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SKIGEEK's Photo SKIGEEK Posts: 580
12/4/06 3:24 P

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Well... I don't have the following info:
bike brand
bike year
any components
Given this info for a road bike, what would you say it is worth? I can't even give a good guess without at least the latter two pieces of info.

I would recommend renting a mountain bike or borrowing one from someone who is about your size if possible. I wouldn't dump $200 on a bike to fix it unless it's worth more than that to begin with. Best of luck. :-)

~Jeff
'What better place than here? What better time than now?' -RATM
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DRC2205's Photo DRC2205 Posts: 8,845
12/4/06 3:16 P

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The bike that was given to me is at least 5 years old, full suspension, but not a make I'd heard of. Although it is decorated lightly with rust. The previous rider was a kid who out grew the bike, so he didn't remember the model or year, and had no clue about the derailleur. I know road bike components, but not MBT, so it's nothing I recognize. I want the bare minnimum, so I can try the trails, but I am guessing the road will still be my true love.

I was hoping to get something that would let me get a feel for it, but I can't see investing $200 for what probably isn't a very nice bike to begin with.

I am glad I could ask you all for input. It definitely helps with me perspective. I am going to my bike shop one day this week to get that second opinion, so feel free to keep commenting. I am not feeling optimistic, though.

SKIGEEK's Photo SKIGEEK Posts: 580
12/4/06 2:58 P

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The cost sounds about right to me depending on what wheel and chain are used.

What do you intend to do with the mountain bike? If you're looking to put real mountain trail miles on it, don't buy anything with less than a Shimano Deore rear derailleur (IMO). You probably won't find a new bike with Deore in the back for less than ~$400. Maybe used for $200. What is the used bike that you have now, including brand, model, year, rear derailleur? Other costs depend on other things that you'll want and need, which is wide open from the info you've provided at this point. Get a few more opinions on the frame size for you. Don't get it if it doesn't fit WELL! Why suffer? I hope this helps.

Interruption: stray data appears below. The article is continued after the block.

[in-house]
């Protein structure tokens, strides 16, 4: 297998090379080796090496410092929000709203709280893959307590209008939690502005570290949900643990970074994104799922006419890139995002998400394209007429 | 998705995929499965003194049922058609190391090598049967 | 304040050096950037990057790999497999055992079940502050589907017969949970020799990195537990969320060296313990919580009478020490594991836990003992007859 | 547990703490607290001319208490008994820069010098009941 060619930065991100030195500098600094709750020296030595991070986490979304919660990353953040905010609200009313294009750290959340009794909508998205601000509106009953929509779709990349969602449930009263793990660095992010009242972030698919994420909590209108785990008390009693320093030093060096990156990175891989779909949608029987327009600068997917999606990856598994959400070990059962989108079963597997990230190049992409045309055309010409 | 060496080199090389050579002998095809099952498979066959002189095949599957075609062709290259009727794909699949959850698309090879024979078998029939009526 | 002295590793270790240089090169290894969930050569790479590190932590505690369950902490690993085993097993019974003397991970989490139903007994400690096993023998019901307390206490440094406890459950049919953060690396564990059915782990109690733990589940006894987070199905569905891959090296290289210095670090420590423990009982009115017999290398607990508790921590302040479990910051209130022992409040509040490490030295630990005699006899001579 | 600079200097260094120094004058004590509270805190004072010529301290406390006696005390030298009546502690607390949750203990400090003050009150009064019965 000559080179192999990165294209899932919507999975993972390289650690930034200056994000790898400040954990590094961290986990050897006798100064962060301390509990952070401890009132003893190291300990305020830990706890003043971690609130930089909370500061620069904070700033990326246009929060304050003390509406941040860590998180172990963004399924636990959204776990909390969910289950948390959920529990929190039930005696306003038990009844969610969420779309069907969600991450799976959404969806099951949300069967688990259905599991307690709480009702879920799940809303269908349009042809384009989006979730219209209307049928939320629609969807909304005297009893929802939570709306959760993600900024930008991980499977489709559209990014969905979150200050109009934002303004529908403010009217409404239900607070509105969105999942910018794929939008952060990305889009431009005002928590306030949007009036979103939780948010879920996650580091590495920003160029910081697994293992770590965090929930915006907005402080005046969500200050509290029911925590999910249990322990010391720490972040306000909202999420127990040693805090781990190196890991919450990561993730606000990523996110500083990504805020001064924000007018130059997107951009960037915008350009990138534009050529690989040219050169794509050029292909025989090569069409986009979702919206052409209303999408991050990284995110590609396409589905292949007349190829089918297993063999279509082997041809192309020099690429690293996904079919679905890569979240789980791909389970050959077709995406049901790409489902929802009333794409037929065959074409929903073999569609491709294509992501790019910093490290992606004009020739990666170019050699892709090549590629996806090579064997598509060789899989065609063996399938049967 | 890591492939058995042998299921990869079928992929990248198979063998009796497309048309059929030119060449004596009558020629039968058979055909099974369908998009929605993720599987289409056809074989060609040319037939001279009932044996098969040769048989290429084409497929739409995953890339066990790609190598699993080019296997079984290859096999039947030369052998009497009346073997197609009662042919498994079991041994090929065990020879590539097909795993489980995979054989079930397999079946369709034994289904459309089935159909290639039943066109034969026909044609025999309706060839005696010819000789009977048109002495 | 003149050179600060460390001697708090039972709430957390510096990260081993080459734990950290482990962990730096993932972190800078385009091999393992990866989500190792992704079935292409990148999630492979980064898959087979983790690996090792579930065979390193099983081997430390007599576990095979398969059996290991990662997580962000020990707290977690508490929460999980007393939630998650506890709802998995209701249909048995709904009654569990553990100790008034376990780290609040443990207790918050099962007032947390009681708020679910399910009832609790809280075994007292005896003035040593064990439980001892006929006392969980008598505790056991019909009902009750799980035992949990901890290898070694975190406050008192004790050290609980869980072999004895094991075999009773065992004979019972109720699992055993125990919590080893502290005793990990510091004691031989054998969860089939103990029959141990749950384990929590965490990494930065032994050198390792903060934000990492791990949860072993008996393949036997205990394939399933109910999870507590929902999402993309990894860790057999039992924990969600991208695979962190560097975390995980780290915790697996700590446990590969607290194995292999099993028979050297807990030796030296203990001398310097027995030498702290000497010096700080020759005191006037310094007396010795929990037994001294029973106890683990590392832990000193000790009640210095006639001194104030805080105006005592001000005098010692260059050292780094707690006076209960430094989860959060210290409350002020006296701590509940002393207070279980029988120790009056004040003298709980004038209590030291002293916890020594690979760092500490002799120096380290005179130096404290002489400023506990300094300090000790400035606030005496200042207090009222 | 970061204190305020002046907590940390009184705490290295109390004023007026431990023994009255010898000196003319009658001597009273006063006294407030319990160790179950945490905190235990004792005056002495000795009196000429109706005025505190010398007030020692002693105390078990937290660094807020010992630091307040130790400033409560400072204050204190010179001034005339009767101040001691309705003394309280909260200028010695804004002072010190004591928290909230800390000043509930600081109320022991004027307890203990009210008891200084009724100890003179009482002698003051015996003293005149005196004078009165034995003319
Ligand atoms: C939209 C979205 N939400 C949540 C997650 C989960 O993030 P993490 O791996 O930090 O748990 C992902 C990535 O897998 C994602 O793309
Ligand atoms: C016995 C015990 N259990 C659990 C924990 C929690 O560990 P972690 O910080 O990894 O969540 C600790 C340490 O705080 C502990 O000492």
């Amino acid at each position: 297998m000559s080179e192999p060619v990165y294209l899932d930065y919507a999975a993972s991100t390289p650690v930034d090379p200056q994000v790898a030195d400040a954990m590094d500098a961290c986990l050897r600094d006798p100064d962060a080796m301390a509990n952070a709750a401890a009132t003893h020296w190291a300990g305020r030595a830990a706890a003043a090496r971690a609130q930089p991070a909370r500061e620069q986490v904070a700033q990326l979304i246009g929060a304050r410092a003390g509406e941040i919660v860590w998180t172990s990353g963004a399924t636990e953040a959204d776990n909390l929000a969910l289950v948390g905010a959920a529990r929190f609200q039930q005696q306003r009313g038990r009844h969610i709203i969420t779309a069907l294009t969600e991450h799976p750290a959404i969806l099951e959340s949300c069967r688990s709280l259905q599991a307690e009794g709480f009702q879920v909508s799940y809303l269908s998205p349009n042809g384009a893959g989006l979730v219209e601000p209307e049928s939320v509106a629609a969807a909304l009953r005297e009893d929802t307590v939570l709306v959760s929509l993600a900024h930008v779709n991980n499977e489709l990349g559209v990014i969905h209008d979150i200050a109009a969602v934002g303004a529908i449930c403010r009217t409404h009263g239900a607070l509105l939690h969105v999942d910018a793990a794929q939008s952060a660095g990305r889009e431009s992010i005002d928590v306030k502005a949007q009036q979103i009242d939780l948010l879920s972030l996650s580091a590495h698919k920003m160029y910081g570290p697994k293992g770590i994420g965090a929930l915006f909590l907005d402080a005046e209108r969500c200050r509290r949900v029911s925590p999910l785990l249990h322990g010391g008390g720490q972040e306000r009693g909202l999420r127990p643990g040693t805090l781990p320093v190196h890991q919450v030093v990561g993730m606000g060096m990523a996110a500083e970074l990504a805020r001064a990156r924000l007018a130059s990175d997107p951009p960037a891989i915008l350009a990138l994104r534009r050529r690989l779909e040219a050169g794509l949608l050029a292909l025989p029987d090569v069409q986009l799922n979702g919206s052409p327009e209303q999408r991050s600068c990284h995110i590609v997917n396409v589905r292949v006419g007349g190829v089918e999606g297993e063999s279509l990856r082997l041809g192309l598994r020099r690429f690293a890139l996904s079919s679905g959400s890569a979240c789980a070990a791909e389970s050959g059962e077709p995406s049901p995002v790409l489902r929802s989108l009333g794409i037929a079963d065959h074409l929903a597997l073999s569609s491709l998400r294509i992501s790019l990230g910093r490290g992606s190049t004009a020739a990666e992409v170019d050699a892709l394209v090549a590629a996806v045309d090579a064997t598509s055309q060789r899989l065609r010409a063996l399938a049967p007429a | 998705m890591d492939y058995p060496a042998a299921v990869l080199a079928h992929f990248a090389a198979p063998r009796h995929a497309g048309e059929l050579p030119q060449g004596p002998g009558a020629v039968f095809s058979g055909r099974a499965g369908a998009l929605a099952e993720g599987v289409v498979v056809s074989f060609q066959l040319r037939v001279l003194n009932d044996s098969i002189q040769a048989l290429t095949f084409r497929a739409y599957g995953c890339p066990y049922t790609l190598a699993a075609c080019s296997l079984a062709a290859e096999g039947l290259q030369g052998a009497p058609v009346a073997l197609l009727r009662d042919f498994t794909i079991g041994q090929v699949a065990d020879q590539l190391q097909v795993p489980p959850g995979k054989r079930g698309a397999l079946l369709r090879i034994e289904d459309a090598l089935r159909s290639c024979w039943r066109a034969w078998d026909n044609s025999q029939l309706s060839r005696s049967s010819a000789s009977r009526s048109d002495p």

~Jeff
'What better place than here? What better time than now?' -RATM
SW:185 GW:~165 - succeeded
DRC2205's Photo DRC2205 Posts: 8,845
12/4/06 2:45 P

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Well, I got the bike on Saturday and took to a bike shop (not my favorite one--wanted to be sure I'd get at least two opinions, and once I go to "my" shop, I wouldn't go anywhere else). They told me I'd need a new rear wheel, new chain, and a tune up = $200 at least. The brakes looked ok, and the tires seem to hold air, but we can't really check the derailleur (or even confirm the rest) because the rear wheel is so bent it won't even rotate. I can't say spin, because "rotate" would be so much slower and easier to get the bike places, and that's not happening.

What do you guys think of those cost estimates? And for that $200 +, could I get a new (or used), inexpensive MBT that would serve the same purpose? And are there any other costs that I should be considering?

Oh, yes, and they are telling me that the frame is a little big for me, but I seem to have the clearance, so that might be a ploy to get me to buy a new one.

Thanks!

Edited by: DRC2205 at: 12/4/2006 (14:47)
MOGCHILD's Photo MOGCHILD Posts: 450
12/4/06 2:36 P

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Yes, I would have to agree with MTNBIKENV. Your local bike shop should be able to help you out. Even if it isn't a perfect fit, they may be able to make adjustments to fit you a little better.

My first MTB was an older Raleigh hardtail and was a little big for me. Got it dirt cheep from a former bike shop owner and it was good enough for a few years until I decided I was going to stick with the sport (would have hated to spend a lot of $ only to not stick with it). I then upgraded to a full suspension . . . it was all downhill from there! ;)

Good luck and looking forward to hearing about your new bike adventures!

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MTNBIKENV's Photo MTNBIKENV SparkPoints: (15,447)
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12/2/06 1:11 P

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Do you have a bike shop near you? I'd take the bike down to them and ask for their opinion. If the bike looks like it would work for you, have them do a fitting, and a tuneup. You you enjoy it, I know this girl absolutely LOVES playing in the dirt. I'm practically attached at the hip with my mtb. I have a hardtail right now, and will be investing in a full suspension Marin, early this spring. Can't wait!

Marnie
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A ship is safe in harbor, but that's not what ships are for.

DRC2205's Photo DRC2205 Posts: 8,845
12/2/06 10:05 A

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I am going to try mountain biking, and a friend offered me his son's outgrown bike. I know I'll need to replace a rim, but how can I tell if the bike fits me, before I invest in the rim? And how can I tell if the bike is worth fixing up, or if I should just start from scratch?

I am a road cyclist, and have no idea what to look for in a MBT!

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